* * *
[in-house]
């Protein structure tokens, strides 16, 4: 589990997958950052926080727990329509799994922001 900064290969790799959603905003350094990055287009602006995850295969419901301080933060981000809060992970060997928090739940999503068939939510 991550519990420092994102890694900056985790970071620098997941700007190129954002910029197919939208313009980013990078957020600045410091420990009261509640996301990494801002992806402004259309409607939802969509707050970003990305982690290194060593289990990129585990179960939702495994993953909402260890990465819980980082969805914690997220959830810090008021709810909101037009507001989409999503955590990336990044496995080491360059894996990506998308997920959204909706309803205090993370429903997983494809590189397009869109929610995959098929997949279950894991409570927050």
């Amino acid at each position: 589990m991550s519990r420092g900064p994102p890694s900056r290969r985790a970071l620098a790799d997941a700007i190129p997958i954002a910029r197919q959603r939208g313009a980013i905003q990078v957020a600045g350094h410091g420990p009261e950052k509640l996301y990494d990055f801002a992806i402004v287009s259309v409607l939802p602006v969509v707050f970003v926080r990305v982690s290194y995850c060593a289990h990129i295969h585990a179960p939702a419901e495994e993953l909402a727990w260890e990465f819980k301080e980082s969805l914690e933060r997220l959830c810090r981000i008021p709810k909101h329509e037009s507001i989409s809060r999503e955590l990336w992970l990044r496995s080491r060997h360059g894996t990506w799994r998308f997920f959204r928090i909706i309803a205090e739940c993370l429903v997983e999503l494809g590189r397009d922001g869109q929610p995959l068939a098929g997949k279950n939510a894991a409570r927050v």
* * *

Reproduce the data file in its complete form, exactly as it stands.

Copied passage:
[in-house]
């Protein structure tokens, strides 16, 4: 589990997958950052926080727990329509799994922001 900064290969790799959603905003350094990055287009602006995850295969419901301080933060981000809060992970060997928090739940999503068939939510 991550519990420092994102890694900056985790970071620098997941700007190129954002910029197919939208313009980013990078957020600045410091420990009261509640996301990494801002992806402004259309409607939802969509707050970003990305982690290194060593289990990129585990179960939702495994993953909402260890990465819980980082969805914690997220959830810090008021709810909101037009507001989409999503955590990336990044496995080491360059894996990506998308997920959204909706309803205090993370429903997983494809590189397009869109929610995959098929997949279950894991409570927050």
């Amino acid at each position: 589990m991550s519990r420092g900064p994102p890694s900056r290969r985790a970071l620098a790799d997941a700007i190129p997958i954002a910029r197919q959603r939208g313009a980013i905003q990078v957020a600045g350094h410091g420990p009261e950052k509640l996301y990494d990055f801002a992806i402004v287009s259309v409607l939802p602006v969509v707050f970003v926080r990305v982690s290194y995850c060593a289990h990129i295969h585990a179960p939702a419901e495994e993953l909402a727990w260890e990465f819980k301080e980082s969805l914690e933060r997220l959830c810090r981000i008021p709810k909101h329509e037009s507001i989409s809060r999503e955590l990336w992970l990044r496995s080491r060997h360059g894996t990506w799994r998308f997920f959204r928090i909706i309803a205090e739940c993370l429903v997983e999503l494809g590189r397009d922001g869109q929610p995959l068939a098929g997949k279950n939510a894991a409570r927050v």